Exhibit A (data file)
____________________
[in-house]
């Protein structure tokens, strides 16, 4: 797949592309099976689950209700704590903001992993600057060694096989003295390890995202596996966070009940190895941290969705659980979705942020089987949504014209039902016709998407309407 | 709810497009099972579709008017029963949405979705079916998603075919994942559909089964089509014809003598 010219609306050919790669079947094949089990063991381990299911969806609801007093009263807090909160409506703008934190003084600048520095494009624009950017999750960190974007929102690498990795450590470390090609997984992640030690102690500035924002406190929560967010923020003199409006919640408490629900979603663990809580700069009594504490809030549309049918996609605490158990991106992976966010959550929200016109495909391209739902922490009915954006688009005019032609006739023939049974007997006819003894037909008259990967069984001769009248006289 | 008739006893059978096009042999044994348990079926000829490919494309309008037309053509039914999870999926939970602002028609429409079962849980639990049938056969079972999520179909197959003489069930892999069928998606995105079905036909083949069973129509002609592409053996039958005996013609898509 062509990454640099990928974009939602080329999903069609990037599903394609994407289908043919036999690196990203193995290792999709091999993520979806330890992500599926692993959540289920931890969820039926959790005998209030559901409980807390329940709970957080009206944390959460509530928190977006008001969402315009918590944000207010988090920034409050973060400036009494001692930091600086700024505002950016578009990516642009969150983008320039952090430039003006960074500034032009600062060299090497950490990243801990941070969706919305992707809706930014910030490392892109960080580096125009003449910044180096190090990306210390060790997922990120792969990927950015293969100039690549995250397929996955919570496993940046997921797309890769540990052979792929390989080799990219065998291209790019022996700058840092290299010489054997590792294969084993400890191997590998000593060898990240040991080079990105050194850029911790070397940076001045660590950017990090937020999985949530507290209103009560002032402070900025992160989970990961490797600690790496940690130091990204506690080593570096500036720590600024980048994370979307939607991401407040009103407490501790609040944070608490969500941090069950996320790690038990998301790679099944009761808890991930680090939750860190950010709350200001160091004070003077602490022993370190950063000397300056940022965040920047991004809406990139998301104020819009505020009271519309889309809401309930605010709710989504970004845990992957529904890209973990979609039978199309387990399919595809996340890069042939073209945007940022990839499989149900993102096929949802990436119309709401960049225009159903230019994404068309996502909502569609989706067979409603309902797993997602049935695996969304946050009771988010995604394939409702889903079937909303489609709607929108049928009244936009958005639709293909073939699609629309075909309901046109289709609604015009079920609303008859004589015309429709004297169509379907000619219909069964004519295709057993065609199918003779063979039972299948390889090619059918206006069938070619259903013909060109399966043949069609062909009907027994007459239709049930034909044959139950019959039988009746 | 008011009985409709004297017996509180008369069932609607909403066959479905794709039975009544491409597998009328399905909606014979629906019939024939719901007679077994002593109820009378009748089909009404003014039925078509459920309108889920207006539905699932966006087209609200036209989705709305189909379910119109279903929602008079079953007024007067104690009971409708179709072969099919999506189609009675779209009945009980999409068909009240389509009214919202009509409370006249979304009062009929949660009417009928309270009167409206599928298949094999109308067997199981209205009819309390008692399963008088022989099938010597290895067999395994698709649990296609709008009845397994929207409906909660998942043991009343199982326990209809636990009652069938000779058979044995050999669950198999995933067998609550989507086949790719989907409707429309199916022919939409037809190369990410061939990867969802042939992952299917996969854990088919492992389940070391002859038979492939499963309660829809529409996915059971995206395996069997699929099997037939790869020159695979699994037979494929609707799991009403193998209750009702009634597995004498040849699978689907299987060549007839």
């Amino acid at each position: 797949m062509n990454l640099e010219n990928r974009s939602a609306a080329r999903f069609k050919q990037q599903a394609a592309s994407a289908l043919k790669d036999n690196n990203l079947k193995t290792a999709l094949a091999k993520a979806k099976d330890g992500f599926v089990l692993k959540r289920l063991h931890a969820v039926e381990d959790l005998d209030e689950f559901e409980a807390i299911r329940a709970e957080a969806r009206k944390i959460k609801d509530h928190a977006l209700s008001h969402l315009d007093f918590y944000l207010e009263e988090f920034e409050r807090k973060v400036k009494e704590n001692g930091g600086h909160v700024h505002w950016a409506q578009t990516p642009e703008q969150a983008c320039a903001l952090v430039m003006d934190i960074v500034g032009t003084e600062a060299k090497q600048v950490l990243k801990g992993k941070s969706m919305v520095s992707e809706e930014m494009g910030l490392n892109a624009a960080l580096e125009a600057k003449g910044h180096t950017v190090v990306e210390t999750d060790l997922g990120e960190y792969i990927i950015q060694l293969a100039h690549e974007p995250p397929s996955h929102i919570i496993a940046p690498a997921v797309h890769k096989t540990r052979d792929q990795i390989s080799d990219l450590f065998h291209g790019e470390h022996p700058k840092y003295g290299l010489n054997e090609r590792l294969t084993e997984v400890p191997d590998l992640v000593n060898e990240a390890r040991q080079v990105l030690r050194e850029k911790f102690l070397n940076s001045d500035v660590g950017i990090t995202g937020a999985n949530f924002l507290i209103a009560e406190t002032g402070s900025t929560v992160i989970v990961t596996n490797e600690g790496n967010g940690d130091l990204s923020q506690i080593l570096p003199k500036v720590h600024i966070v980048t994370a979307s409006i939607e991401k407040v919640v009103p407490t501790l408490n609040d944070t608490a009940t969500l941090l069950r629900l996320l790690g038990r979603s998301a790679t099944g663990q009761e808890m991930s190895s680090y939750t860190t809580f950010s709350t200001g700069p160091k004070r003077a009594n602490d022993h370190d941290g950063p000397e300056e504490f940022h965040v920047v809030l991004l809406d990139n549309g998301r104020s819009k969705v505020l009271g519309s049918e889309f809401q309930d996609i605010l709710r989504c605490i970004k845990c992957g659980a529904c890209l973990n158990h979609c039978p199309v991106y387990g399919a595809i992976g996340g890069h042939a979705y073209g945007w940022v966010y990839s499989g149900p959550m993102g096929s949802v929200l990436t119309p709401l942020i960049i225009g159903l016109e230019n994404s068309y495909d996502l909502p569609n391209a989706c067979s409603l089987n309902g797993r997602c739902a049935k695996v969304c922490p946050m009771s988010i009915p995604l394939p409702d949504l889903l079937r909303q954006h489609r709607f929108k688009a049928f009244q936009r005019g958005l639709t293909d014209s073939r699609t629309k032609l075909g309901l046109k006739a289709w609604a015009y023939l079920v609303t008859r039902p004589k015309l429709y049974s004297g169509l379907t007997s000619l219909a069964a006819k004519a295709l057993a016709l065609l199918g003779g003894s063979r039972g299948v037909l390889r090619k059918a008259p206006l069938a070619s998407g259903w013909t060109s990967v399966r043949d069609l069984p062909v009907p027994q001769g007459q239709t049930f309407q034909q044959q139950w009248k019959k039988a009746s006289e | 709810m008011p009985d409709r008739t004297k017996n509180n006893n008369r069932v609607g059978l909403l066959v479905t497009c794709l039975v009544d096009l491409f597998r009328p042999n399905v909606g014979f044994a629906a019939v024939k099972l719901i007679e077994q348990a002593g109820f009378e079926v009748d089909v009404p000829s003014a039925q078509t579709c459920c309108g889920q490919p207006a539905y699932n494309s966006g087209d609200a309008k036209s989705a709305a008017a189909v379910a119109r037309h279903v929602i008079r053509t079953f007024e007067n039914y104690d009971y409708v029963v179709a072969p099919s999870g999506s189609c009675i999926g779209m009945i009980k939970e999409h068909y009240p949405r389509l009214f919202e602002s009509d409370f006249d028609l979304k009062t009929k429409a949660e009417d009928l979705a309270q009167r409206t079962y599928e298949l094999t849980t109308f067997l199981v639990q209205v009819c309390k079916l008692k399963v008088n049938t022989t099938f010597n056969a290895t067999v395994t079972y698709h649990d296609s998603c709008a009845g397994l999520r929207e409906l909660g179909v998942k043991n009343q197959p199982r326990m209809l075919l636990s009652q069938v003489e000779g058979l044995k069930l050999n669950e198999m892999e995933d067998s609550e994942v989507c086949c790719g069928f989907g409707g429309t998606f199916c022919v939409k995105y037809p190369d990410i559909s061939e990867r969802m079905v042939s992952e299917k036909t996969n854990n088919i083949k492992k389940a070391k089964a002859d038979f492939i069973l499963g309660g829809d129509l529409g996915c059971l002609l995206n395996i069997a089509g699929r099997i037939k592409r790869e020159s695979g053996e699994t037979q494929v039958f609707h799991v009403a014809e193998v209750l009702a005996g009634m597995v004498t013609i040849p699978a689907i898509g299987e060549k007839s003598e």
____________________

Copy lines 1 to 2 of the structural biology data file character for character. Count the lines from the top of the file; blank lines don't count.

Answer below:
[in-house]
């Protein structure tokens, strides 16, 4: 797949592309099976689950209700704590903001992993600057060694096989003295390890995202596996966070009940190895941290969705659980979705942020089987949504014209039902016709998407309407 | 709810497009099972579709008017029963949405979705079916998603075919994942559909089964089509014809003598 010219609306050919790669079947094949089990063991381990299911969806609801007093009263807090909160409506703008934190003084600048520095494009624009950017999750960190974007929102690498990795450590470390090609997984992640030690102690500035924002406190929560967010923020003199409006919640408490629900979603663990809580700069009594504490809030549309049918996609605490158990991106992976966010959550929200016109495909391209739902922490009915954006688009005019032609006739023939049974007997006819003894037909008259990967069984001769009248006289 | 008739006893059978096009042999044994348990079926000829490919494309309008037309053509039914999870999926939970602002028609429409079962849980639990049938056969079972999520179909197959003489069930892999069928998606995105079905036909083949069973129509002609592409053996039958005996013609898509 062509990454640099990928974009939602080329999903069609990037599903394609994407289908043919036999690196990203193995290792999709091999993520979806330890992500599926692993959540289920931890969820039926959790005998209030559901409980807390329940709970957080009206944390959460509530928190977006008001969402315009918590944000207010988090920034409050973060400036009494001692930091600086700024505002950016578009990516642009969150983008320039952090430039003006960074500034032009600062060299090497950490990243801990941070969706919305992707809706930014910030490392892109960080580096125009003449910044180096190090990306210390060790997922990120792969990927950015293969100039690549995250397929996955919570496993940046997921797309890769540990052979792929390989080799990219065998291209790019022996700058840092290299010489054997590792294969084993400890191997590998000593060898990240040991080079990105050194850029911790070397940076001045660590950017990090937020999985949530507290209103009560002032402070900025992160989970990961490797600690790496940690130091990204506690080593570096500036720590600024980048994370979307939607991401407040009103407490501790609040944070608490969500941090069950996320790690038990998301790679099944009761808890991930680090939750860190950010709350200001160091004070003077602490022993370190950063000397300056940022965040920047991004809406990139998301104020819009505020009271519309889309809401309930605010709710989504970004845990992957529904890209973990979609039978199309387990399919595809996340890069042939073209945007940022990839499989149900993102096929949802990436119309709401960049225009159903230019994404068309996502909502569609989706067979409603309902797993997602049935695996969304946050009771988010995604394939409702889903079937909303489609709607929108049928009244936009958005639709293909073939699609629309075909309901046109289709609604015009079920609303008859004589015309429709004297169509379907000619219909069964004519295709057993065609199918003779063979039972299948390889090619059918206006069938070619259903013909060109399966043949069609062909009907027994007459239709049930034909044959139950019959039988009746 | 008011009985409709004297017996509180008369069932609607909403066959479905794709039975009544491409597998009328399905909606014979629906019939024939719901007679077994002593109820009378009748089909009404003014039925078509459920309108889920207006539905699932966006087209609200036209989705709305189909379910119109279903929602008079079953007024007067104690009971409708179709072969099919999506189609009675779209009945009980999409068909009240389509009214919202009509409370006249979304009062009929949660009417009928309270009167409206599928298949094999109308067997199981209205009819309390008692399963008088022989099938010597290895067999395994698709649990296609709008009845397994929207409906909660998942043991009343199982326990209809636990009652069938000779058979044995050999669950198999995933067998609550989507086949790719989907409707429309199916022919939409037809190369990410061939990867969802042939992952299917996969854990088919492992389940070391002859038979492939499963309660829809529409996915059971995206395996069997699929099997037939790869020159695979699994037979494929609707799991009403193998209750009702009634597995004498040849699978689907299987060549007839």